There are many ways to measure the operational health of a self-storage facility. Following are some categories owners should regularly review. This list isn’t meant to be an all-inclusive evaluation, but a guide. Depending on what’s uncovered, there could be cause for additional assessment, which might include hiring an experienced self-storage consultant or accountant.
The key to any successful storage operation is the proper hiring and training of managers. Ideally, your employees will have general public experience, from sales to property management. Each should be a customer-service extraordinaire with a positive aura and professional in appearance. After all, they’re the face of your multi-million-dollar asset!
Storage managers must be confident self-starters who can function with minimal supervision and work under pressure, with multiple tasks going at one time. If a manager is timid or comes with an unhappy or negative attitude, it’s time for a new one. The right employee will be excited for the opportunity to prove his worth and work toward monthly goals without complaint. He’s a part of the solution, not the problem.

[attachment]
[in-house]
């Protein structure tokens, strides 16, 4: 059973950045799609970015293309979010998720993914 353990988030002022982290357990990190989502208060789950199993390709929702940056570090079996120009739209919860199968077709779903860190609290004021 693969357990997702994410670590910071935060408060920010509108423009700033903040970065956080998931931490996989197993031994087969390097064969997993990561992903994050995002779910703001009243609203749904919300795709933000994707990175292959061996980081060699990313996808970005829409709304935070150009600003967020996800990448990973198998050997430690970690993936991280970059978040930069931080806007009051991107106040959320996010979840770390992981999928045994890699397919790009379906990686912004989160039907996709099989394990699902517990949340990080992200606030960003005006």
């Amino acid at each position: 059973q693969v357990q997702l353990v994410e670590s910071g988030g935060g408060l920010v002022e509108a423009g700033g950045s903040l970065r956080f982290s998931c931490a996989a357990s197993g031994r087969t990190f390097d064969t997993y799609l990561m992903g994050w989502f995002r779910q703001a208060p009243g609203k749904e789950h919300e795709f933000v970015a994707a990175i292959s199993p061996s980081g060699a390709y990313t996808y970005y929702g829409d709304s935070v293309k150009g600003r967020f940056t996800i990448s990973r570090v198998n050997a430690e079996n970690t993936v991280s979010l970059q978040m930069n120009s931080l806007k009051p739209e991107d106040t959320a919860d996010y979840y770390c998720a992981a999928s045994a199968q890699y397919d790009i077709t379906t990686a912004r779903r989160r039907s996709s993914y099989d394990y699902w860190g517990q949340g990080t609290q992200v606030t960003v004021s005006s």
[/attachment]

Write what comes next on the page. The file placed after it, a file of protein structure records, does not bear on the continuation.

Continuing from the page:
Set the standard with seminar training at annual or state self-storage conferences. Make your managers buy in on bonuses based on revenue production, not longevity. This will get you more bang for the buck. It’s also a way to measure manager performance and your return. Non-productive managers should be terminated.
This is one of the most important categories, and yet it’s often overlooked. Yes, you might have high occupancy, but it may be due to high delinquency. Bad collections can sink your site quickly, especially when timid managers don’t make collection calls or enforce late or lien fees. They make excuses as to why the computer didn’t print the late notices or why they couldn’t keep track of the necessary days to enforce the statutes.